Overdose on news? These 6 tips will help.

The drama in Syria captivates much of the world. We sit and watch horrified as innocent civilians and children suffer. The pictures coming out of the devastated city are truly heart-wrenching and the fabric that nightmares are created out of. As if to add to that unbelievable suffering, a bomb exploded in a Coptic church in Cairo, Egypt targeting women and children. Their only crime was going to attend the morning liturgy in church. In Germany, another bomb blast detonated in a Christmas village killing shoppers. Around the world, atrocities cry out, and the earth calls out for justice. Many of us watch in shock, plunging into sadness because we are helpless to do anything to halt the turmoil happening around the world.

It is very easy to fall into depression watching the news, but this is not helpful for anyone. We need to watch with open minds and hearts. But when it is overwhelming us, we need to take a break. We are still among the living and have a life to live. While the homage we may show to those killed is a great tribute, those who died have moved on and so should we.

What can we do to stay mentally strong in the face of horrifying news?

1. Know when to walk away. If the news is bringing you down and making you depressed, click it off for a while. You are not helping anyone or yourself by being drawn into terrible events in which you are powerless. And make sure you are getting real news. Just because you saw something on TV or read about it online does not make it true. Media is filled with so much fake news these days.

2. Realize that you have limited power and it is not your fault. Watching the news out of Syria the past several days, I saw pictures of many small kids that I wanted just to go and pull out of that suffering. If militaries can’t get in, there is nothing physical you can do.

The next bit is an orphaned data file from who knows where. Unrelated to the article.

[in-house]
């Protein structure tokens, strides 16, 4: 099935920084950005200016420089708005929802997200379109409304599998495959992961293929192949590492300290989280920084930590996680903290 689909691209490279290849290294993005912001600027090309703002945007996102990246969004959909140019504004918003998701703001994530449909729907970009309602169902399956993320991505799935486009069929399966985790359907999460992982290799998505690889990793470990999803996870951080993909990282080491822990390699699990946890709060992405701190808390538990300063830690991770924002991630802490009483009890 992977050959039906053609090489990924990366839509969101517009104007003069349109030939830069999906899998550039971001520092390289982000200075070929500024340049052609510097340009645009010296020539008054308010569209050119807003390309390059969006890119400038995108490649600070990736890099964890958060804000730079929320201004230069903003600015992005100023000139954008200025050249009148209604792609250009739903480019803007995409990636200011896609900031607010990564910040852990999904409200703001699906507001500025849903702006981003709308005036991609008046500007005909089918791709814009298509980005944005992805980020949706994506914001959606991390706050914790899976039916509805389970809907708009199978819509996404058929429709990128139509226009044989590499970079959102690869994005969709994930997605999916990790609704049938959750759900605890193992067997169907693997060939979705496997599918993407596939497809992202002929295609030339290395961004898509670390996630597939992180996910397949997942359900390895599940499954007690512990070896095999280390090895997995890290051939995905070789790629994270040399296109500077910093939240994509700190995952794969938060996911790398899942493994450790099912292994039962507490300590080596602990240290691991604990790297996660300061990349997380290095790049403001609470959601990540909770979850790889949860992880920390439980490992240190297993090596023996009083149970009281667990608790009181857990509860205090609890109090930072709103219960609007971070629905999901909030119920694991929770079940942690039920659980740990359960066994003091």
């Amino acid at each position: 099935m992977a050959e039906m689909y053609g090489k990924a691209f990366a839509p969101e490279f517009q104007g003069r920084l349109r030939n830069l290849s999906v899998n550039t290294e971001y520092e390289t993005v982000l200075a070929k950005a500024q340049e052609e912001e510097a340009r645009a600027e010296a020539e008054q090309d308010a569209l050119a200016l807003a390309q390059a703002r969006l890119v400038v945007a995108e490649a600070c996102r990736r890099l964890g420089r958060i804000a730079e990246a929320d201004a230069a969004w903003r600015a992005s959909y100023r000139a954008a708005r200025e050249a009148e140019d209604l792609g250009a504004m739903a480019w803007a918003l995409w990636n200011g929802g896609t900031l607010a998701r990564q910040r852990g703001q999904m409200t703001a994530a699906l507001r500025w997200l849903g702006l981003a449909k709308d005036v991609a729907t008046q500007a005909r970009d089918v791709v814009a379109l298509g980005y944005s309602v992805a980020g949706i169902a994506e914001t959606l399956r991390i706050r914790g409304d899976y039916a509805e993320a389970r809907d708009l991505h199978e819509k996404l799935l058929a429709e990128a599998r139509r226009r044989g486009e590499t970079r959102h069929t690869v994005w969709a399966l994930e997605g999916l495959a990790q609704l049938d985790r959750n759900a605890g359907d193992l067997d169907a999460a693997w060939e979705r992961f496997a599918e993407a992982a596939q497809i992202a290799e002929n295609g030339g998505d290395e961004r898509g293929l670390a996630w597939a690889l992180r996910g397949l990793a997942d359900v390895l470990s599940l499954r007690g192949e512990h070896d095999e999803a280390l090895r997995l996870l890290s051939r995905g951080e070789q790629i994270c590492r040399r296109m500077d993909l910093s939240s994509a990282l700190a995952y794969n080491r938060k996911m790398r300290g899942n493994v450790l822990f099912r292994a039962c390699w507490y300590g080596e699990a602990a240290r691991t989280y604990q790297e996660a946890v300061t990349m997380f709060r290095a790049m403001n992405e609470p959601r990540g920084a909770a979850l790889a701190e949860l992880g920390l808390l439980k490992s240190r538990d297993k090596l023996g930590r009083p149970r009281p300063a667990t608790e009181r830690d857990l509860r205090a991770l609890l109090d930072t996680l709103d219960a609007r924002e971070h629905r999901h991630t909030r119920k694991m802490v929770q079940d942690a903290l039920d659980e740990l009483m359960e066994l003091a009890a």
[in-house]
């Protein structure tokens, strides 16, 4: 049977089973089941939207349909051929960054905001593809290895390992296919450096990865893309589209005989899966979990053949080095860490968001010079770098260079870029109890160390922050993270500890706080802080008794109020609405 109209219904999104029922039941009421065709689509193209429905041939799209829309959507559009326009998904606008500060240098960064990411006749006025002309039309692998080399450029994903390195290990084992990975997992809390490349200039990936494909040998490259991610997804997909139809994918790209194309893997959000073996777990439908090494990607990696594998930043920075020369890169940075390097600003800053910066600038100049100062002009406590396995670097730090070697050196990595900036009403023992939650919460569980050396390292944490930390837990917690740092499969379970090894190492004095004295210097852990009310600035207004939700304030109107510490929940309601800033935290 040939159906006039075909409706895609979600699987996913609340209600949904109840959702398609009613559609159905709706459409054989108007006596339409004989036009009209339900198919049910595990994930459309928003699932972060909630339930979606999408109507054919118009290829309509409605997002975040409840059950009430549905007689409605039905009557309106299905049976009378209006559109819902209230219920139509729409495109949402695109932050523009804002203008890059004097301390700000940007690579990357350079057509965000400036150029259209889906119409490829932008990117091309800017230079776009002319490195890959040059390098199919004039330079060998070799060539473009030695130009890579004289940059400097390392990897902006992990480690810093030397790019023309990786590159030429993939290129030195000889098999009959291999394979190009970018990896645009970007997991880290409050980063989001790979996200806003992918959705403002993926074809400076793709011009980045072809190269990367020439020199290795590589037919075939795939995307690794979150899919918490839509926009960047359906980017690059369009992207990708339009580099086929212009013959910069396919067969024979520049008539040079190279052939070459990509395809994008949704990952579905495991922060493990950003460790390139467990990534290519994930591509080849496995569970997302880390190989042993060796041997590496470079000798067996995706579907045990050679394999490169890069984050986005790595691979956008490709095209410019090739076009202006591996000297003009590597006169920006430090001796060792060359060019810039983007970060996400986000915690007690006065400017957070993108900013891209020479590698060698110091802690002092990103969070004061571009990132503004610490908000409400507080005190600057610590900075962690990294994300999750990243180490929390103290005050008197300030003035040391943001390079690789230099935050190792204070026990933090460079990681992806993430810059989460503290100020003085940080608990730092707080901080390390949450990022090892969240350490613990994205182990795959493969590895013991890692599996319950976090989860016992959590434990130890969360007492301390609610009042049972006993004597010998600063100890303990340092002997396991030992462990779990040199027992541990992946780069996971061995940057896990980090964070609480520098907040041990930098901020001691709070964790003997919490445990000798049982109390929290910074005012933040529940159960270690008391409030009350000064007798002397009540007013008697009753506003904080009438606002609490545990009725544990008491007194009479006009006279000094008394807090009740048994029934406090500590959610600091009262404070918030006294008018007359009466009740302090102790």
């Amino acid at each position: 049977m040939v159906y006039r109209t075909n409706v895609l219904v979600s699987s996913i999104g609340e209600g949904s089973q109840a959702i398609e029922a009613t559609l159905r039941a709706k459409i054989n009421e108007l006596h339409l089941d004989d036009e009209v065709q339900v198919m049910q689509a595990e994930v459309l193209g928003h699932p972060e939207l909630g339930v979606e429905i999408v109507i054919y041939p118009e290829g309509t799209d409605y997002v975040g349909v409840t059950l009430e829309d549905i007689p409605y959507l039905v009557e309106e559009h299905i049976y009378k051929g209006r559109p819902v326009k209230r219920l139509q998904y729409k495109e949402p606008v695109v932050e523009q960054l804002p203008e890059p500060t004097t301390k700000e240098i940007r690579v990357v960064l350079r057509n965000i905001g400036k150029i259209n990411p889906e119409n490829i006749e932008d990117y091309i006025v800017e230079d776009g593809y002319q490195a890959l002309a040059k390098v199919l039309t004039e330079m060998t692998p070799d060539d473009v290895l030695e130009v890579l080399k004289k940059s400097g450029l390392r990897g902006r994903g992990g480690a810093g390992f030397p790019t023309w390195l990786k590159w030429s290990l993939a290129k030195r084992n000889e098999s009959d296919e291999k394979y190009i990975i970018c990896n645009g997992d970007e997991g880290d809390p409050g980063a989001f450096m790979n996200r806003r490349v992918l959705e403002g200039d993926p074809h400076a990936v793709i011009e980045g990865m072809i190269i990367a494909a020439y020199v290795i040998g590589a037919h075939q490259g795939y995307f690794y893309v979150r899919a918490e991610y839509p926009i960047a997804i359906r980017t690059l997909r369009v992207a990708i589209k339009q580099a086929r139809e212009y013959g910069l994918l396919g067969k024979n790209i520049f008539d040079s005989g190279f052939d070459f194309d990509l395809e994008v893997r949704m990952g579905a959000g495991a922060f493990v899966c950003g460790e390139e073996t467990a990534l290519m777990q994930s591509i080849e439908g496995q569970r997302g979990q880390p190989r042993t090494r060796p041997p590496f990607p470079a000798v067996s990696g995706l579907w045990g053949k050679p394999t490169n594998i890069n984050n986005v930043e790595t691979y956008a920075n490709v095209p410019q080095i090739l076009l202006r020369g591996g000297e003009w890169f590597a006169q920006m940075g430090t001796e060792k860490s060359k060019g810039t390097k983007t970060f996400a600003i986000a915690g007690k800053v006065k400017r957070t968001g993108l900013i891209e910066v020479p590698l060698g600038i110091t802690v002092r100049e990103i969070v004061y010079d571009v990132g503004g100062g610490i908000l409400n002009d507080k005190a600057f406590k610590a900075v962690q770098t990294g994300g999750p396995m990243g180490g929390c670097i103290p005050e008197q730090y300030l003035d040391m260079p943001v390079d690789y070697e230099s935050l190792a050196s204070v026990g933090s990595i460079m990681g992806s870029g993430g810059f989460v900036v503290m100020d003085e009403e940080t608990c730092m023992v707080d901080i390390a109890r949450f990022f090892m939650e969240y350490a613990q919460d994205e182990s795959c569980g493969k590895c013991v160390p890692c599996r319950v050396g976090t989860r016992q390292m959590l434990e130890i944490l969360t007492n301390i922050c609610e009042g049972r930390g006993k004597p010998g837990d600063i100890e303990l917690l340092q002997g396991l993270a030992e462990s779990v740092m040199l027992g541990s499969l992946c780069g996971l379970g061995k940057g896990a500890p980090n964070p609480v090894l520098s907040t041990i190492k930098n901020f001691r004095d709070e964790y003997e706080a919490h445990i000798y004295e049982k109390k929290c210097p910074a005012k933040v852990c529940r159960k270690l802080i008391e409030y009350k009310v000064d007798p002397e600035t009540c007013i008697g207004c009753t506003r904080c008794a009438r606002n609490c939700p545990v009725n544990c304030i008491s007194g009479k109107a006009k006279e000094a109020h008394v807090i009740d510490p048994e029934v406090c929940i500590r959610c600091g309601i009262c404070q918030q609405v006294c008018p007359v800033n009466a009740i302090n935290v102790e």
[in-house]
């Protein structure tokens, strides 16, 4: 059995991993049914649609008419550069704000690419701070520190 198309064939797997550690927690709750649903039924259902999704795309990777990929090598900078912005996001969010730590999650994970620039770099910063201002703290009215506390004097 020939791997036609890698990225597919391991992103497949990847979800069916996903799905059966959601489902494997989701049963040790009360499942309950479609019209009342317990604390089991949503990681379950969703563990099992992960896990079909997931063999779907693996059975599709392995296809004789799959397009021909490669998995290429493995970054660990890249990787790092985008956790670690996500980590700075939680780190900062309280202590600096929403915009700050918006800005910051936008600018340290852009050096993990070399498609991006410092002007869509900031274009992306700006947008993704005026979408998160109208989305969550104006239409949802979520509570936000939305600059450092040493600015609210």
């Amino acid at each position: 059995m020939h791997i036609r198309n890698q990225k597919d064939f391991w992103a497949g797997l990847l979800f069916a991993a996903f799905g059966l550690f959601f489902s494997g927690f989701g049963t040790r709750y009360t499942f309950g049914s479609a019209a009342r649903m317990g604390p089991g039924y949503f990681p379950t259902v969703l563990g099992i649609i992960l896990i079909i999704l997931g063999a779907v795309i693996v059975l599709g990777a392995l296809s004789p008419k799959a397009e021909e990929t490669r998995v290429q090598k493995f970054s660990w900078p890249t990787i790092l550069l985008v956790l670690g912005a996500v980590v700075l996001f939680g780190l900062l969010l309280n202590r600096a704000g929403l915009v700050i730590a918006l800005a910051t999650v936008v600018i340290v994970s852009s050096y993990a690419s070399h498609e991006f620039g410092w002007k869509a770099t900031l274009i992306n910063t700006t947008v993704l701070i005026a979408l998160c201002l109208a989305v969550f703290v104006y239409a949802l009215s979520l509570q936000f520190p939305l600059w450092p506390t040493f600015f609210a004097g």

3. Advocate. Social media has been full of stories and pictures of the atrocities going on over the past few weeks. You don’t need to become the poster child for a cause, but just educating others of what is happening can help. The more people who know, the more likely action will be taken. I honestly believe that the evacuations out of Aleppo were forced by the fury growing on social media. The authorities were unable to hide anything or turn away. Those crying out against the horror were too loud for them to close their ears.

4. Donate. People lost their homes, their friends, much of their possessions and even family members. They lost the city that they loved. In other areas outside Syria, many people are cold, hungry, homeless and suffering. You don’t need to give to every cause and don’t need to feel bad if you can’t give much or at all. Choose a cause, and you can make a difference. And if you don’t have money, like many people at this time of the year, give a few hours of your time. These charitable organizations are always understaffed. Be sure the ones you decide to give to are legitimate, though. Sadly, even in the face of tragedy, swindlers are still at their jobs.

5. Pray. If you believe, pray to the god you believe in. If you are not a religious person, just send some good thoughts or kind words the way of those suffering. We are all needed to make the world a better place.

6. Be kind. Social media has changed the way we communicate with others around the world. This past week, Twitter allowed me to tweet with some people trapped inside Aleppo. I tried to offer any encouraging words that I could. When people feel all hope is lost, one kind word may help them to hold on. It doesn’t matter what we believe, what race we are, where we were born, our education or socioeconomic status, we are all human and made of the same fiber.

While many suffer, we can make a difference. Sadness should not be the result of watching the news. It should inspire us to become better and care for our neighbors near and far. It is very easy to be drawn into the despair others are suffering. If we get dragged too deep, it is time to jump out. Staying mental fit while following the news is a balancing act and we all need to figure out our drowning points.

Linda Girgis is a family physician who blogs at Dr. Linda.

Image credit: Shutterstock.com

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